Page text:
• Centers of maximum matchings . Andy Fingerhut asks, given a maximum (not minimum) matching of six points in the Euclidean plane, whether there is a center point close to all matched edges (within distance a constant times the length of the edge). If so, it could be extended to more points via Helly's theorem. Apparently this is related to communication network design. I include a response I sent with a proof (of a constant worse than the one he wanted, but generalizing as well to bipartite matching).
  • The chromatic number of the plane . Gordon Royle and Ilan Vardi summarize what's known about the famous open problem of how many colors are needed to color the plane so that no two points at a unit distance apart get the same color. See also another article from Dave Rusin's known math pages.

4. Links To Open Problems In Mathematics, Physics And Financial Econometrics
OPEN QUESTIONS. April 13th, 2004. MATHEMATICS. Fields Medal and Rolf Nevanlinna Prize. PHYSICS. Important unsolved problems in physics. Quantum gravity. Explaining highTc superconductors. Complete
OPEN QUESTIONS April 13th, 2004 MATHEMATICS Lists of unsolved problems
Long standing open problems and prizes
P versus NP
The Hodge Conjecture
The Poincaré Conjecture
The Riemann Hypothesis
Yang-Mills Existence and Mass Gap
Navier-Stokes Existence and Smoothness
The Birch and Swinnerton-Dyer Conjecture
Mathworld list

Mathematical challenges of the 21st century
including moduli spaces and borderland physics Goldbach conjecture Normality of pi digits in an integer base Unsolved problems and difficult to understand areas Related links Sir Michael Atiyah's Fields Lecture (.ps) Difficult to understand areas: long to learn: quantum groups motivic cohomology , local and micro local analysis of large finite groups, exotic areas: infinite Banach spaces , large and inaccessible cardinals Polynomial-time algorithm determining if a number is prime Number theory and physics Conjectured links between the Riemann zeta function and chaotic quantum-mechanical systems Deep and relatively recent ideas in mathematics and physics Standard model and mathematics: Gauge field or connection Dirac operators or fundamental classes in K-theory (Atiyah-Singer index theorem) String theory and mathematics: Mirror symmetry Conformal field theory Mathematics behind supersymmetry Mathematics of M-Theory Unified theory: Langlands Program , Theory of "motives"

5. Some Open Problems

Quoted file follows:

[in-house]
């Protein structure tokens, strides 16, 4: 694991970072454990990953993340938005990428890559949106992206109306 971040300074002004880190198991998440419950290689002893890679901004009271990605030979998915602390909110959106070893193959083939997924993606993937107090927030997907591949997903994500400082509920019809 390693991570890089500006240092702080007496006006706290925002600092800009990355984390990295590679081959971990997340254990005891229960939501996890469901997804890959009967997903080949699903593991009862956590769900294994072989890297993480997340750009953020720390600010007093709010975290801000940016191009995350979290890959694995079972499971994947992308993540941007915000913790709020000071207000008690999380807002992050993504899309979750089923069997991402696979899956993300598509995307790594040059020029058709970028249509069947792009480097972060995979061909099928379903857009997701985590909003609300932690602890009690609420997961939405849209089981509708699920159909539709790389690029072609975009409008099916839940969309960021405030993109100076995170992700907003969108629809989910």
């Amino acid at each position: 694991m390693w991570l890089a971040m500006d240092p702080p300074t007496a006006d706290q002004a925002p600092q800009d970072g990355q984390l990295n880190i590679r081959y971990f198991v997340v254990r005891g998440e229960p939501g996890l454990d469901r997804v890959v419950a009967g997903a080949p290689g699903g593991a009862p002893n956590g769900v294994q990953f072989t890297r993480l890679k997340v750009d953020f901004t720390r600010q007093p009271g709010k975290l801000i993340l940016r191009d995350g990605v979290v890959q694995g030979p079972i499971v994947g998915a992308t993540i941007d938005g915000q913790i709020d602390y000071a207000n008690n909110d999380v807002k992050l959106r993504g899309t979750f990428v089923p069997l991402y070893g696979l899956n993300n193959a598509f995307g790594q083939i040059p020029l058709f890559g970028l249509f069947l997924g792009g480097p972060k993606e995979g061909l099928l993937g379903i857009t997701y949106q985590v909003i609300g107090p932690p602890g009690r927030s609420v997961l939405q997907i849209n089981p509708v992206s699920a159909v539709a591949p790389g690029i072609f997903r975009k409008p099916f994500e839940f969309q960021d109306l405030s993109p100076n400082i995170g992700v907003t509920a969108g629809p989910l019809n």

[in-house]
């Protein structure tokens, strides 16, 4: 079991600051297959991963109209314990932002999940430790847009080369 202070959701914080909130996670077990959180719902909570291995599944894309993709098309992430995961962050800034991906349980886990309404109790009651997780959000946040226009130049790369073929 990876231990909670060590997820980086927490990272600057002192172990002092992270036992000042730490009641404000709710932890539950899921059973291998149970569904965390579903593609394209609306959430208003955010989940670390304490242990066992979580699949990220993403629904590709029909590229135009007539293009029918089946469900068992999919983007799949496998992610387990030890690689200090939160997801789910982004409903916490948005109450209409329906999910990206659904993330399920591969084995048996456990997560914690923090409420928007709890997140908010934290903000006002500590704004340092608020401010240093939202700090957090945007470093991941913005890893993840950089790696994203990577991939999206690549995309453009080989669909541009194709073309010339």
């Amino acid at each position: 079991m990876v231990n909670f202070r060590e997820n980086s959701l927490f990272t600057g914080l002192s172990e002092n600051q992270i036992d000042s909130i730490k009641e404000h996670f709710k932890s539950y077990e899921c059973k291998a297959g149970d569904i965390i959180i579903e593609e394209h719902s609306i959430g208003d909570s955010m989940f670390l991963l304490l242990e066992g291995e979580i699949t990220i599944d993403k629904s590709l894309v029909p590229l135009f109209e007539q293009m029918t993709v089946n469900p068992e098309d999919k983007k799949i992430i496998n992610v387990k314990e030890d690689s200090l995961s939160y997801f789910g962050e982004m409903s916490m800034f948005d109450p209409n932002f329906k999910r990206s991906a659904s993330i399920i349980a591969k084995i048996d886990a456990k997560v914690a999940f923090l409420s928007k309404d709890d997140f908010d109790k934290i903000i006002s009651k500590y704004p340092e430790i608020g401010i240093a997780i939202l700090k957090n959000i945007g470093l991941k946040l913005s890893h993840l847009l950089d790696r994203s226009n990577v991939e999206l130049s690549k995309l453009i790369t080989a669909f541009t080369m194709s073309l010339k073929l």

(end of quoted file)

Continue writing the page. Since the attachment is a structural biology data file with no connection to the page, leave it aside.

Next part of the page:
Please mail me with any corrections, or any other comments. The list is very rough at the moment. dimensional partial orders open problems include several variants of scheduling problems (e
Send comments or new problems to include to

6. Open Problems List
open problems in Dynamical Systems. open problems in holomorphic dynamics. Two lists of problems are currently available online We are soliciting open problems in various areas of Dynamical Systems
Open Problems in Dynamical Systems
We are soliciting open problems in various areas of Dynamical Systems for posting on this page. You can post a problem by filling out this form or by sending an e-mail to

7. Open Problems
Other sites with this page. open problems. in Dynamical Systems Ergodic Theory. Welcome! This collection of open problems in Dynamical Systems Ergodic Theory originated from the Katsiveli 2000
Other sites with this page
O pen P roblems in D ynamical S ystems E rgodic T heory
Welcome! Katsiveli - 2000
Open Problems Session. New problems are being added to it. If you would like to submit some open problems to this page, please send them to Sergiy Kolyada If you have any remarks about this page, please write to Sergiy Kolyada or Michal Misiurewicz
Geometric models of Pisot substitutions and non-commutative arithmetic Submitted by Pierre Arnoux (corrections - November 29, 2001)
Ergodic Ramsey Theory - an update Submitted by Vitaly Bergelson (see also here
Dense periodic points in cellular automata Submitted by Francois Blanchard
Non-discrete locally compact second countable groups Submitted by Sergey Gefter
Martingale convergence and ergodic theorems Submitted by Alexander Kachurovskii The problem is closed (October 21, 2002)
Entropy, periodic points and transitivity of maps Submitted by Sergiy Kolyada and Lubomir Snoha (corrections - October 26, 2002)
Natural spectral isomorphisms Submitted by Jan Kwiatkowski
Density of periodic orbit measures for piecewise monotonic interval maps Submitted by Peter Raith Polygonal billiards: some open problems Submitted by Pascal Hubert and Serge Troubetzkoy Is any kind of mixing possible in "ToP" N-actions?

8. Graph Theory Open Problems
Six problems suitable for undergraduate research projects.
Graph Theory Open Problems
Index of Problems
Unit Distance Graphs-chromatic number

Unit Distance Graphs-girth

Barnette's Conjecture

Crossing Number of K(7,7)
Square of an Oriented Graph
Unit Distance Graphs-chromatic number
RESEARCHER: Robert Hochberg